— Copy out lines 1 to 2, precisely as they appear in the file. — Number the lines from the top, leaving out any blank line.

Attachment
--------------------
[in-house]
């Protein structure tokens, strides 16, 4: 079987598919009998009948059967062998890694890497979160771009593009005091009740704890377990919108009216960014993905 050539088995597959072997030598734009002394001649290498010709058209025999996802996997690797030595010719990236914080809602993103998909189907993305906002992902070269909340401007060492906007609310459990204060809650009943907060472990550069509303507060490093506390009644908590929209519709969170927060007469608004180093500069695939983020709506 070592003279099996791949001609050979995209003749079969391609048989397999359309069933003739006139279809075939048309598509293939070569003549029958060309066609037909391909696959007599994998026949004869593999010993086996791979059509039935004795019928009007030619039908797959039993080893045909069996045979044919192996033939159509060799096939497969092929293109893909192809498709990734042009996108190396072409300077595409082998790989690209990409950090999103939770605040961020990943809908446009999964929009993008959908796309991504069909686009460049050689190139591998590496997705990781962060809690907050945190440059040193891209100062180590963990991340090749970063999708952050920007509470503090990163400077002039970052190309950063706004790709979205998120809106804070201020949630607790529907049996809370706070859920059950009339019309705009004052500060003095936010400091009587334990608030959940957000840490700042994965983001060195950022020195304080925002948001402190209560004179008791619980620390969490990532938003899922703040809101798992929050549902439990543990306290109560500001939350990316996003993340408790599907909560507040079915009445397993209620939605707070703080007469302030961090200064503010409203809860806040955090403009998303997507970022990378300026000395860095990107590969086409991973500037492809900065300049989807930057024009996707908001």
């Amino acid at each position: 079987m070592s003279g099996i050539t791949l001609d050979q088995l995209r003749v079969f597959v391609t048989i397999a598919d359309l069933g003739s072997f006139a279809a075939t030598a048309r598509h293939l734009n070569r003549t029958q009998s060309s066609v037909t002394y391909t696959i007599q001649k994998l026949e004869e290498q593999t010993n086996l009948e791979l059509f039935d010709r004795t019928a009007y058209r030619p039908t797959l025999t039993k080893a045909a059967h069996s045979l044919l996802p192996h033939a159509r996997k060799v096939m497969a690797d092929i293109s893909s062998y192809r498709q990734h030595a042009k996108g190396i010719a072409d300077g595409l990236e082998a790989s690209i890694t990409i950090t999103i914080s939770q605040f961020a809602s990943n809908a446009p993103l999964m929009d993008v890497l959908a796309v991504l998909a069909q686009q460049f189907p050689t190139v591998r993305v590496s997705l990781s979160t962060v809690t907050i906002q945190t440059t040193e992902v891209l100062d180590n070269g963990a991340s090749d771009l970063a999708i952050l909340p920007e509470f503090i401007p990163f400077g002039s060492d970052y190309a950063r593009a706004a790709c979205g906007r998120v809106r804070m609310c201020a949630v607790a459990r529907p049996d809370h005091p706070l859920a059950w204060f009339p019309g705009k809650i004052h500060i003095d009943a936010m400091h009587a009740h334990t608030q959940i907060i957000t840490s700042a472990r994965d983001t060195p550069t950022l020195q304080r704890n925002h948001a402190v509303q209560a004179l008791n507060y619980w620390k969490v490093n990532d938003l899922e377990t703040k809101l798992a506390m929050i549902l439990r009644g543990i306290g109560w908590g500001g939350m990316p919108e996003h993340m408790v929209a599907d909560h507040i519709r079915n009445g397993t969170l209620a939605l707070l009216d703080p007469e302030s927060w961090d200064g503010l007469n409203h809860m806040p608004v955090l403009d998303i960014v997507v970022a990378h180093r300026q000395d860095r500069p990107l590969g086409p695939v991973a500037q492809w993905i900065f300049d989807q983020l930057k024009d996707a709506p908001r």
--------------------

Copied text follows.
[in-house]
């Protein structure tokens, strides 16, 4: 079987598919009998009948059967062998890694890497979160771009593009005091009740704890377990919108009216960014993905 050539088995597959072997030598734009002394001649290498010709058209025999996802996997690797030595010719990236914080809602993103998909189907993305906002992902070269909340401007060492906007609310459990204060809650009943907060472990550069509303507060490093506390009644908590929209519709969170927060007469608004180093500069695939983020709506 070592003279099996791949001609050979995209003749079969391609048989397999359309069933003739006139279809075939048309598509293939070569003549029958060309066609037909391909696959007599994998026949004869593999010993086996791979059509039935004795019928009007030619039908797959039993080893045909069996045979044919192996033939159509060799096939497969092929293109893909192809498709990734042009996108190396072409300077595409082998790989690209990409950090999103939770605040961020990943809908446009999964929009993008959908796309991504069909686009460049050689190139591998590496997705990781962060809690907050945190440059040193891209100062180590963990991340090749970063999708952050920007509470503090990163400077002039970052190309950063706004790709979205998120809106804070201020949630607790529907049996809370706070859920059950009339019309705009004052500060003095936010400091009587334990608030959940957000840490700042994965983001060195950022020195304080925002948001402190209560004179008791619980620390969490990532938003899922703040809101798992929050549902439990543990306290109560500001939350990316996003993340408790599907909560507040079915009445397993209620939605707070703080007469302030961090200064503010409203809860806040955090403009998303997507970022990378300026000395860095990107590969086409991973500037492809900065300049989807930057024009996707908001």